… by Dennis Yu
From the lessons of our BlogWorld panel came a number of questions we didn’t have time to answer.
Is acquiring a lot of “junk” fans bad for your page? It depends.
If you are a software company, B2B company or have a super niche audience, then fans for the heck of it are bad, acquired via contests or whatever. When your “real” audience comes, they’ll not feel among peers.
If you are a fast food company, or a brand that has a diffuse base (Walmart, for example), you can target pretty much anyone. Major retail brands that get power via mass media will get power via untargeted fans for the same reasons that Super Bowl commercials work. If 60% of the population uses your shampoos and deodorants, you might as well grab as many fans as you can, so long as you’re not using creative that is off-brand (example: Spirit Airlines’ recent Weiner jokes about fares that are “hard” to resist and such).
If you are an agency, it can go either way. The pros of junk fans are that clients may be impressed by a large fan count, in the same way that they’re often deterred if they see your agency has only 58 fans. If you are posting great content before a junk audience base, however, you’re not only throwing pearls before swine, but collecting responses that clearly reveal your audience is not on-target. Puzzling responses or lack of responses are the tell-tale signs.
The hidden benefit of having fans is that you can sometimes leverage connection targeting in a big way. Perhaps the fan himself isn’t part of your target, but one of their 310 friends is. In areas where personal relationships and word of mouth are important for conversion, (local restaurants, insurance agents, and multi-level marketing,) then you have to weigh in this effect
In other words, the value of a fan = That fan’s direct conversion value + the influence value they have on their friends.
And you could supposedly chain this value all the way down such that:
A particular fan, Jenny, might be worth $3; (what percentage of lifetime value you can trace back to Facebook marketing efforts).
Jenny has 100 friends of which 20 friends are targets. (Let’s say this is Lane Bryant, seller of plus-size women’s clothing.)
The influence value on each of these 10 friends is 5 cents (if that fan buys because Jenny did).
Jenny’s value is then $3 directly, 50 cents of influence, and then 3* 50/300 *50/300 for the third level. If you run this equation down to the 10th level, you’re at $3.60 in total value.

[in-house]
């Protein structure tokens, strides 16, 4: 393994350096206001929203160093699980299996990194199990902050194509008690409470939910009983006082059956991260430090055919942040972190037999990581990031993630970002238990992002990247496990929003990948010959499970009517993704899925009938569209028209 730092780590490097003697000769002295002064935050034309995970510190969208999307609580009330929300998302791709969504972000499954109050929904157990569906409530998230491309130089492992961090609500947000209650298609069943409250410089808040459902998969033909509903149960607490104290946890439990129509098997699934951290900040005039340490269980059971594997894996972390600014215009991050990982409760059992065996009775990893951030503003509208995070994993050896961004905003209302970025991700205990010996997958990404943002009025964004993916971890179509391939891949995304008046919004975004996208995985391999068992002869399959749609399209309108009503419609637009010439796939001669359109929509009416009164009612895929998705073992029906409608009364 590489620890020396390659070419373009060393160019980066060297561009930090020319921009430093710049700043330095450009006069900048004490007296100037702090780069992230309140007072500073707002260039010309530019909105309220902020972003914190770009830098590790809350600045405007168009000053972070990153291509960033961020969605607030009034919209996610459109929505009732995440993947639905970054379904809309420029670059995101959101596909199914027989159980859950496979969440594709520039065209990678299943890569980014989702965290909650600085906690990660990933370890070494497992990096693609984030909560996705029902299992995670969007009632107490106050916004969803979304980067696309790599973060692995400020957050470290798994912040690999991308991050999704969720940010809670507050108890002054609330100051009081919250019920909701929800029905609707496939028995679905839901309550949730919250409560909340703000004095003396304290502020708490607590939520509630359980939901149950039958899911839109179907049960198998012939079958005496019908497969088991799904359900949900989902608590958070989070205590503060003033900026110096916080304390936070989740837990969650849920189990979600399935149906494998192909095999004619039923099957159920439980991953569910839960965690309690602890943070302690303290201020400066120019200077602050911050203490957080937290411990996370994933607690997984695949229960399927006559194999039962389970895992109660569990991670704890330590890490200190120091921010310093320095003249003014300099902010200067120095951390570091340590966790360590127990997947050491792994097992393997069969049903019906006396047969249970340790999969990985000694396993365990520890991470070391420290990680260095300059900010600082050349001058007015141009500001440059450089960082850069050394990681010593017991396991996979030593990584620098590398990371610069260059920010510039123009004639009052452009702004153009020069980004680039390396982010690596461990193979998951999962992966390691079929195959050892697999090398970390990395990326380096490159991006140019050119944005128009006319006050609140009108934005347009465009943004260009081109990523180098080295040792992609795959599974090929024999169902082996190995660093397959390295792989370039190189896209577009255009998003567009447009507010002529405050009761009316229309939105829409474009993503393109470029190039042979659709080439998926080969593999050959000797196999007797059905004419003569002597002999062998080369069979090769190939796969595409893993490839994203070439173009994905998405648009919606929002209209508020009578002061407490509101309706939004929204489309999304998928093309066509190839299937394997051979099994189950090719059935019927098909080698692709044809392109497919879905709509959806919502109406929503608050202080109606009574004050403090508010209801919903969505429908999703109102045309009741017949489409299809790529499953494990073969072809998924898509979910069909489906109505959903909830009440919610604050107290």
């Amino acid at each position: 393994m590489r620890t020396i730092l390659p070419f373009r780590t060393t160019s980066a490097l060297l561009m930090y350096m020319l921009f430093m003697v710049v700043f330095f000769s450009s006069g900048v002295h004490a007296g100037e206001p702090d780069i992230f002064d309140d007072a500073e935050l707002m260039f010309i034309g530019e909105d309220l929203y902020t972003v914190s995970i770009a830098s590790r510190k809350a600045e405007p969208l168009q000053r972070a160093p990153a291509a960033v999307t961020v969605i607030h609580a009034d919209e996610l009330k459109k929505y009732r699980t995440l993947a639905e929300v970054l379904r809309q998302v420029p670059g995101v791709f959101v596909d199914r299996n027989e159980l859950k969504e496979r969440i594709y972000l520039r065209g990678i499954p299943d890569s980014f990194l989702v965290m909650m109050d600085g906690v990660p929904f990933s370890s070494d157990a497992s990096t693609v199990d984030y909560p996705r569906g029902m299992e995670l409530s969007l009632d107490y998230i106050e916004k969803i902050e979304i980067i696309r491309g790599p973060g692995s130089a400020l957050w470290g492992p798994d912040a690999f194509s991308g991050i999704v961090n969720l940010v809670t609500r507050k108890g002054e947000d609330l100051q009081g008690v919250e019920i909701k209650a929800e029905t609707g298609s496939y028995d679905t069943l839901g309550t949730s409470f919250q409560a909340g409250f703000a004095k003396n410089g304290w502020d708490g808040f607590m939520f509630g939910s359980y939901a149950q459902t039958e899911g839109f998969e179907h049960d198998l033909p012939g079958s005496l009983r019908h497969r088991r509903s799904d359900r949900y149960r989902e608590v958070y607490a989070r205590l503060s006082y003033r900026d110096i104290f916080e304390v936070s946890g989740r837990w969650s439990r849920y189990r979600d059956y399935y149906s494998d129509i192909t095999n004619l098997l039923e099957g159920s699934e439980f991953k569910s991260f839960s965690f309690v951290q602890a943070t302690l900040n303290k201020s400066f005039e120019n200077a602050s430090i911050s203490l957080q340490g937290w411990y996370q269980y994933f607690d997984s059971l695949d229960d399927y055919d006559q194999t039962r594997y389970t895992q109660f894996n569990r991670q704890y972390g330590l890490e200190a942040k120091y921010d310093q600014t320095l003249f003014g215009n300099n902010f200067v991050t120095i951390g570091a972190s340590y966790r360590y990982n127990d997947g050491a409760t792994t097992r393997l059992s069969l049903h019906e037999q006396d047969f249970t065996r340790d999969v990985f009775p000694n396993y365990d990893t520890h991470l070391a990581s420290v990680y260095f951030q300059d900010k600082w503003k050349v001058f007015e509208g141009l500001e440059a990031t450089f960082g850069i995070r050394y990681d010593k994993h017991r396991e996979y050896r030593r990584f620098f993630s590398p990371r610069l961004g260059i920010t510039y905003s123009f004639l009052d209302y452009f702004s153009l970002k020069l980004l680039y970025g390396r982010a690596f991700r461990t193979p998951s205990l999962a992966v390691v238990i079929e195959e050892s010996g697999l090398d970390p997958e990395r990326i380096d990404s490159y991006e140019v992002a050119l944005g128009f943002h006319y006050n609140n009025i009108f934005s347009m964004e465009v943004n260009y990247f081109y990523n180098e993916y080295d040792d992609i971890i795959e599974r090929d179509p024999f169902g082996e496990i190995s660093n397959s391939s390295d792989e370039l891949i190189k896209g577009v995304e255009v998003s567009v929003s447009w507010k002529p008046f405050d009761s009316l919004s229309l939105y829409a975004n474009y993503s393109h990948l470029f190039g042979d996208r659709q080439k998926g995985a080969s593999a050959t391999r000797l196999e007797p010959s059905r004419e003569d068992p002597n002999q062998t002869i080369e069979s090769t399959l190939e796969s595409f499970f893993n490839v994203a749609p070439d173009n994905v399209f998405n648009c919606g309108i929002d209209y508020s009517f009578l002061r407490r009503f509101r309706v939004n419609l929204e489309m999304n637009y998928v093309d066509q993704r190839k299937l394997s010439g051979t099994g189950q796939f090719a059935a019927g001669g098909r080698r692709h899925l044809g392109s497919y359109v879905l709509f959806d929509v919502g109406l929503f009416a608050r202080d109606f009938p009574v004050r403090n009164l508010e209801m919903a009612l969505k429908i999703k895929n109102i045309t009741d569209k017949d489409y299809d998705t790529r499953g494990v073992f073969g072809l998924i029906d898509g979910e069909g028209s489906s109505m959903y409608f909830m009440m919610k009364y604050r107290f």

If you increase the number of friends Jenny has (her influence) to 300, increase the percentage of her friends that are in-target (dependent upon your industry) to 30%, and increase the value of friends-of-friends (a function of your product) to 20 cents, then the equation works out to $5.15.
Now the value of friends of fans goes from 60 cents to $2.15, which is almost as much as the fan is worth directly.
The beauty of this math is we can actually start to measure these values versus talk about them hypothetically. Facebook has given us tools to determine who our top fans are. Lane Bryant might have only 300,000 fans compared to the 1.8 million of JC Penney. But their fans are 4 times more engaging, based on how actively they interact on the page. You can see the same thing in Adidas vs. Nike, Monster Energy vs. Red Bull, and so forth.
You can pull this data via their graph API for your own page or set of pages to determine if you have junk fans, how engaged your fans are, and whether fans are influencing their friends. We happen to sell these dashboards, but you can certainly do it yourself with some clever programming. Regardless, it’s not available in the web-based Insights, for those familiar with the tool.
Facebook has told us they are considering releasing influence tracking that will allow brands to determine who the “first click” influencer is—who initiated a purchase, for example, that is then later seen by friends who buy, and then friends of friends who buy. When that’s coming is anyone’s guess. But we do know it’s a long ways out, since they still haven’t figured out how to even share the data with us.
EdgeRank as a theoretical concept can best be thought of as influence; how many fans does your page have, which of those fans are influential, and what measurable conversion events occur because of it. In the real world there are loyalty programs for airlines, supermarkets, and other companies. I travel a LOT, so I get special treatment with certain travel providers—they recognize their best customers.
Are you measuring your best fans—the ones who have the most influence, are spending the most money, and are most loyal to you? Have you started to integrate your marketing efforts between email, Facebook, PPC, and your point of sale to identify Jenny when you see her?
Are you able to tell if that person of high engagement is also one of high influence? Most brands aren’t yet able to measure engagement vs. influence vs. sentiment.
Dennis Yu is Chief Executive Officer of BlitzLocal, a Webtrends partner that builds social media dashboards to measure brand engagement and ROI, specializing in the intersection of Facebook and local advertising. BlitzLocal is a leader in social and local advertising and analytics, creating mass micro-targeted campaigns. Mr. Yu has been featured in National Public Radio, TechCrunch, Entrepreneur Magazine, CBS Evening News, and other venues. He is an internationally sought-after speaker and author on all things Facebook. BlitzLocal serves both national brands and local service businesses.